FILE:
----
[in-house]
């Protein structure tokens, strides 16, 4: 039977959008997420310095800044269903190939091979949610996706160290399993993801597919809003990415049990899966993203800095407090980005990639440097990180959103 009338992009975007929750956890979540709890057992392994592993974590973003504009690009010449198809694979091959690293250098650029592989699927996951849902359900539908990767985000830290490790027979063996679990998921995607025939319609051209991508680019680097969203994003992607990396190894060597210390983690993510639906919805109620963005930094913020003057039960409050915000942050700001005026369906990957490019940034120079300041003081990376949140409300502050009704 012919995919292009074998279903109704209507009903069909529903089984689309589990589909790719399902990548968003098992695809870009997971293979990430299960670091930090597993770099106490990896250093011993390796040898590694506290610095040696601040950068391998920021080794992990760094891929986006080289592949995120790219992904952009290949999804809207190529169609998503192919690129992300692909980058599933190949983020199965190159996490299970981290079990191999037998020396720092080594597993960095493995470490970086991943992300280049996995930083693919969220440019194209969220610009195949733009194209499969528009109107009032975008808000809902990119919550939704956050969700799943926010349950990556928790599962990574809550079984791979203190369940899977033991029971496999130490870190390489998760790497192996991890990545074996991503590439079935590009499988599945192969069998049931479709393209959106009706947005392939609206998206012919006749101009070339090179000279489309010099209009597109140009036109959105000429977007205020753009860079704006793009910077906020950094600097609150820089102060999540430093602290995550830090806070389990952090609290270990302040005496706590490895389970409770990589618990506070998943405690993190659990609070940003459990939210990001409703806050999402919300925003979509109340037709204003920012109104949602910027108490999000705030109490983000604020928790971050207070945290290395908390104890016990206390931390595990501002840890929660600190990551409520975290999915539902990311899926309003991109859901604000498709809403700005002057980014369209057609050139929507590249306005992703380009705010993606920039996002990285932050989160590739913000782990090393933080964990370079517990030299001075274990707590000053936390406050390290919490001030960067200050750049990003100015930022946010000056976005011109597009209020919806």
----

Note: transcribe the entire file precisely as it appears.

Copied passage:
[in-house]
């Protein structure tokens, strides 16, 4: 039977959008997420310095800044269903190939091979949610996706160290399993993801597919809003990415049990899966993203800095407090980005990639440097990180959103 009338992009975007929750956890979540709890057992392994592993974590973003504009690009010449198809694979091959690293250098650029592989699927996951849902359900539908990767985000830290490790027979063996679990998921995607025939319609051209991508680019680097969203994003992607990396190894060597210390983690993510639906919805109620963005930094913020003057039960409050915000942050700001005026369906990957490019940034120079300041003081990376949140409300502050009704 012919995919292009074998279903109704209507009903069909529903089984689309589990589909790719399902990548968003098992695809870009997971293979990430299960670091930090597993770099106490990896250093011993390796040898590694506290610095040696601040950068391998920021080794992990760094891929986006080289592949995120790219992904952009290949999804809207190529169609998503192919690129992300692909980058599933190949983020199965190159996490299970981290079990191999037998020396720092080594597993960095493995470490970086991943992300280049996995930083693919969220440019194209969220610009195949733009194209499969528009109107009032975008808000809902990119919550939704956050969700799943926010349950990556928790599962990574809550079984791979203190369940899977033991029971496999130490870190390489998760790497192996991890990545074996991503590439079935590009499988599945192969069998049931479709393209959106009706947005392939609206998206012919006749101009070339090179000279489309010099209009597109140009036109959105000429977007205020753009860079704006793009910077906020950094600097609150820089102060999540430093602290995550830090806070389990952090609290270990302040005496706590490895389970409770990589618990506070998943405690993190659990609070940003459990939210990001409703806050999402919300925003979509109340037709204003920012109104949602910027108490999000705030109490983000604020928790971050207070945290290395908390104890016990206390931390595990501002840890929660600190990551409520975290999915539902990311899926309003991109859901604000498709809403700005002057980014369209057609050139929507590249306005992703380009705010993606920039996002990285932050989160590739913000782990090393933080964990370079517990030299001075274990707590000053936390406050390290919490001030960067200050750049990003100015930022946010000056976005011109597009209020919806």